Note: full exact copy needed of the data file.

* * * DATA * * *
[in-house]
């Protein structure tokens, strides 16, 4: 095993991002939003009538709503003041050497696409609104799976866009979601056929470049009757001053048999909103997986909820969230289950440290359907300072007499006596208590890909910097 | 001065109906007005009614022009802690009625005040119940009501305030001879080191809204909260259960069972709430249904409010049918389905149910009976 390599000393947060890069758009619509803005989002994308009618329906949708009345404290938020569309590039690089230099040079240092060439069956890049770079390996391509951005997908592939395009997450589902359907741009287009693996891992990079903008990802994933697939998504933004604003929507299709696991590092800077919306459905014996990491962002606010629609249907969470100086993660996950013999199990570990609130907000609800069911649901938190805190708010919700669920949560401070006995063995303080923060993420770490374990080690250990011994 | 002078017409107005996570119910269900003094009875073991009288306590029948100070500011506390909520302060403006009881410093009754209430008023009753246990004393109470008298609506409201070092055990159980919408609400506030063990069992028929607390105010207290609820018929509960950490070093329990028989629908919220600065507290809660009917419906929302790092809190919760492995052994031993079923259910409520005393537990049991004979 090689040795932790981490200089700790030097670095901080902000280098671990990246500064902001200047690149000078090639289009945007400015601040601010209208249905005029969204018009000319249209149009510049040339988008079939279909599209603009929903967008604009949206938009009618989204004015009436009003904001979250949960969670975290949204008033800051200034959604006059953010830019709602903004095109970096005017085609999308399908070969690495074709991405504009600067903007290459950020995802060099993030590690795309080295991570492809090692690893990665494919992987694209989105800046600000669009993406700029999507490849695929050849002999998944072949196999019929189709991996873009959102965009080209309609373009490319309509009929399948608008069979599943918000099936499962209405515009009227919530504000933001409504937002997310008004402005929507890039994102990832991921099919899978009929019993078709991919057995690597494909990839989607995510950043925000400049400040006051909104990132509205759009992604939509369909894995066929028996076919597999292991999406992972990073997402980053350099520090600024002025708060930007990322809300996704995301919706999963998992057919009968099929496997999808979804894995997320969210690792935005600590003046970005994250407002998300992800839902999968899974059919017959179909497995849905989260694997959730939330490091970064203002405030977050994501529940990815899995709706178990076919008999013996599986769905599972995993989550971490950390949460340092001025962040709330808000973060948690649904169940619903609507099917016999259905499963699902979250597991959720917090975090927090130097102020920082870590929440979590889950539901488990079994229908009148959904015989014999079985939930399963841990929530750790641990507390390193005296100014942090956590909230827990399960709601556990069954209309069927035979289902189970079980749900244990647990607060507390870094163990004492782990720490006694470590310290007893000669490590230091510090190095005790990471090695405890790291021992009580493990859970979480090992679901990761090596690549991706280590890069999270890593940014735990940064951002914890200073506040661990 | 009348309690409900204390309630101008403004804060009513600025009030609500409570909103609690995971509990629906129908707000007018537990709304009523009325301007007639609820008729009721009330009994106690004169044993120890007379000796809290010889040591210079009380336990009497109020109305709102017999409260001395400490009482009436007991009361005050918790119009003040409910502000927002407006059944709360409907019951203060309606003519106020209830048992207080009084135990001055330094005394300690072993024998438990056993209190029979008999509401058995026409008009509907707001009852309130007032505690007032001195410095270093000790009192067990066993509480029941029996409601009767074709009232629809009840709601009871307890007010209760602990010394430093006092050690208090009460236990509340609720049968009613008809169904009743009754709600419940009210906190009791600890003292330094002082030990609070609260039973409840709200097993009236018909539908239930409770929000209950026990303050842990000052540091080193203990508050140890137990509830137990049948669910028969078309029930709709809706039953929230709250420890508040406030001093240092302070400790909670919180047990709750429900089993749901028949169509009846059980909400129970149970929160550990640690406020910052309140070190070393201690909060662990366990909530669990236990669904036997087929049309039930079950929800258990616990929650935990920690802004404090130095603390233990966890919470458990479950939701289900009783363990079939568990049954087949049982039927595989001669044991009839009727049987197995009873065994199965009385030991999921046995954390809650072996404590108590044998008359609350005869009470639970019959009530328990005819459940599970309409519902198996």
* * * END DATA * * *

[in-house]
């Protein structure tokens, strides 16, 4: 095993991002939003009538709503003041050497696409609104799976866009979601056929470049009757001053048999909103997986909820969230289950440290359907300072007499006596208590890909910097 | 001065109906007005009614022009802690009625005040119940009501305030001879080191809204909260259960069972709430249904409010049918389905149910009976 390599000393947060890069758009619509803005989002994308009618329906949708009345404290938020569309590039690089230099040079240092060439069956890049770079390996391509951005997908592939395009997450589902359907741009287009693996891992990079903008990802994933697939998504933004604003929507299709696991590092800077919306459905014996990491962002606010629609249907969470100086993660996950013999199990570990609130907000609800069911649901938190805190708010919700669920949560401070006995063995303080923060993420770490374990080690250990011994 | 002078017409107005996570119910269900003094009875073991009288306590029948100070500011506390909520302060403006009881410093009754209430008023009753246990004393109470008298609506409201070092055990159980919408609400506030063990069992028929607390105010207290609820018929509960950490070093329990028989629908919220600065507290809660009917419906929302790092809190919760492995052994031993079923259910409520005393537990049991004979 090689040795932790981490200089700790030097670095901080902000280098671990990246500064902001200047690149000078090639289009945007400015601040601010209208249905005029969204018009000319249209149009510049040339988008079939279909599209603009929903967008604009949206938009009618989204004015009436009003904001979250949960969670975290949204008033800051200034959604006059953010830019709602903004095109970096005017085609999308399908070969690495074709991405504009600067903007290459950020995802060099993030590690795309080295991570492809090692690893990665494919992987694209989105800046600000669009993406700029999507490849695929050849002999998944072949196999019929189709991996873009959102965009080209309609373009490319309509009929399948608008069979599943918000099936499962209405515009009227919530504000933001409504937002997310008004402005929507890039994102990832991921099919899978009929019993078709991919057995690597494909990839989607995510950043925000400049400040006051909104990132509205759009992604939509369909894995066929028996076919597999292991999406992972990073997402980053350099520090600024002025708060930007990322809300996704995301919706999963998992057919009968099929496997999808979804894995997320969210690792935005600590003046970005994250407002998300992800839902999968899974059919017959179909497995849905989260694997959730939330490091970064203002405030977050994501529940990815899995709706178990076919008999013996599986769905599972995993989550971490950390949460340092001025962040709330808000973060948690649904169940619903609507099917016999259905499963699902979250597991959720917090975090927090130097102020920082870590929440979590889950539901488990079994229908009148959904015989014999079985939930399963841990929530750790641990507390390193005296100014942090956590909230827990399960709601556990069954209309069927035979289902189970079980749900244990647990607060507390870094163990004492782990720490006694470590310290007893000669490590230091510090190095005790990471090695405890790291021992009580493990859970979480090992679901990761090596690549991706280590890069999270890593940014735990940064951002914890200073506040661990 | 009348309690409900204390309630101008403004804060009513600025009030609500409570909103609690995971509990629906129908707000007018537990709304009523009325301007007639609820008729009721009330009994106690004169044993120890007379000796809290010889040591210079009380336990009497109020109305709102017999409260001395400490009482009436007991009361005050918790119009003040409910502000927002407006059944709360409907019951203060309606003519106020209830048992207080009084135990001055330094005394300690072993024998438990056993209190029979008999509401058995026409008009509907707001009852309130007032505690007032001195410095270093000790009192067990066993509480029941029996409601009767074709009232629809009840709601009871307890007010209760602990010394430093006092050690208090009460236990509340609720049968009613008809169904009743009754709600419940009210906190009791600890003292330094002082030990609070609260039973409840709200097993009236018909539908239930409770929000209950026990303050842990000052540091080193203990508050140890137990509830137990049948669910028969078309029930709709809706039953929230709250420890508040406030001093240092302070400790909670919180047990709750429900089993749901028949169509009846059980909400129970149970929160550990640690406020910052309140070190070393201690909060662990366990909530669990236990669904036997087929049309039930079950929800258990616990929650935990920690802004404090130095603390233990966890919470458990479950939701289900009783363990079939568990049954087949049982039927595989001669044991009839009727049987197995009873065994199965009385030991999921046995954390809650072996404590108590044998008359609350005869009470639970019959009530328990005819459940599970309409519902198996």